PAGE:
Transcript for Stories of survival emerge after London high-rise fire
Back now with new details about that tragic fire in London. Stories of survival emerging as authorities investigate what sparked the blaze and ABC's James Longman is on the scene in London with more. Good morning, James. Reporter: Good morning, Michael. Yes, the queen has offered her condolences this morning and the prime minister Theresa may has been to visit the site. The death toll currently stands at 17 but we're told that is likely to rise significantly. Let me out! Reporter: This morning new video from inside that massive inferno in the heart of London. We're stuck on the 25th floor. Hello. There's too many people stuck upstairs. Reporter: This as we're learning more tales of desperate attempts for survival. Witnesses saying a baby fell nearly ten stories to safety. Miraculously caught by a bystander nearby. A lady appeared at the window. From what she was saying I'm about to throw my baby, please catch the baby. This was an unprecedented fire in terms of scale, speed and spread. Reporter: This morning, firefighters are still battling hot spots of the fire using drones to see inside parts of the building they can't gain access to. We're using drones to be able to create access and visibility to certain parts of the building to be able to assess the integrity of the building. Reporter: Adele, one of the celebrities who came to lend support to the victims. Twitter users sharing pictures of the star who appears to be wiping her eye. The cause of the fire killing at least 12 and injured at least 74 still unknown. Some residents say they complained about the building's safety for years. The Grenfell tower underwent a major refurbishment program about 2 1/2 years ago and we will need to look much more closely at how much of that corresponds to the cause of today's fire. Reporter: The management company saying we will cooperate fully with all the relevant authorities in order to ascertain the cause of this tragedy. Firefighters have been inside the building but he can't do a comprehensive search until its integrity has been assured. There is a lot of anger here. Residents asking how something like this could have happened. Michael. All right, thank you, James. A lot of questions to be answered and we're joined now by Cal fire battalion chief Mike Mohler in Riverside California. Chief moellhlermoehler, thanks for joining us. If you live in a high-rise or apartment and the fire alarm goes off, what should you do? Well, good morning, Michael. Thank you for having us. First I want to say our hearts and our prayers are with the family and loved ones affected about that tragedy. If you are hear a alarm regardless of whether you see smoke, fire, you need to evacuate that building and do it every time that alarm should sound. What if you're trying to leave your apartment, the door is warm and smoke coming in under the door what is your next step then? Next step is if you have smoke coming under your door, if you have heat is to put a towel at the base of that door to call 911 and let them know exactly where you are, your apartment number, how many people are with you so emergency officials know exactly where you are in that structure. And chief mohlor, you say the number one mistake they make is they're unprepared to are a fire so how do you make an evacuation plan. What is the best way to do that? That's correct, preparation is what we call our prevention for citizens when they live in a high-rise so what you need to do is, one, know your exit routes throughout the building. Know where your stairwells are, the quickest way out but also exercise that with your family and literally walk through that evacuation plan with your family as a group and form up outside of the building itself so everybody knows where to come together if there is an emergency. Well, chief Mohler, thank you so much and advice all of us need to heed. Thank you very much.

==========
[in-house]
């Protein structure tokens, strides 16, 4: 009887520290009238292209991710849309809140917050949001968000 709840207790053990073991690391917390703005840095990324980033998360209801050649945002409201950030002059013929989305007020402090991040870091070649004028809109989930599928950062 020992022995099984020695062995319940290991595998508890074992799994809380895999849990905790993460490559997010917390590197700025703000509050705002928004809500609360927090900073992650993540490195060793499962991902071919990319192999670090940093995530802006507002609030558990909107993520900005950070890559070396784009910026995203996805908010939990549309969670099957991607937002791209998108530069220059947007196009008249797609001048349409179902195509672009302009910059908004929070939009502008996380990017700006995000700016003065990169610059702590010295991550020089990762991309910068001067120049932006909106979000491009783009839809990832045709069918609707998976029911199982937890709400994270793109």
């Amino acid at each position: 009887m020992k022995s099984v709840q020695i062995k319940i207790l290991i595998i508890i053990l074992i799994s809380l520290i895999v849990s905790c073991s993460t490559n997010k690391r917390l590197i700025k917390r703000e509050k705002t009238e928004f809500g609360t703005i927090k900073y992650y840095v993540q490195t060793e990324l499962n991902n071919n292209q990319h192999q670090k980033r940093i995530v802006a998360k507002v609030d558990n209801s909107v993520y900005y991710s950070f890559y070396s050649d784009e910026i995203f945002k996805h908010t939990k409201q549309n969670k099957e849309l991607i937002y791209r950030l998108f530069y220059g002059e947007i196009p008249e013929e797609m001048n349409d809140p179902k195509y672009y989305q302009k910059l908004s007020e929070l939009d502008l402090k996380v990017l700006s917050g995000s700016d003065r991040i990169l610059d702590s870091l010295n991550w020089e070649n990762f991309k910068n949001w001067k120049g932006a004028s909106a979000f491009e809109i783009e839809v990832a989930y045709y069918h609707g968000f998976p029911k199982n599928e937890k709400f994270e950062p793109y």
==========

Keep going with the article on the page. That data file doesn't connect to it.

This transcript has been automatically generated and may not be 100% accurate.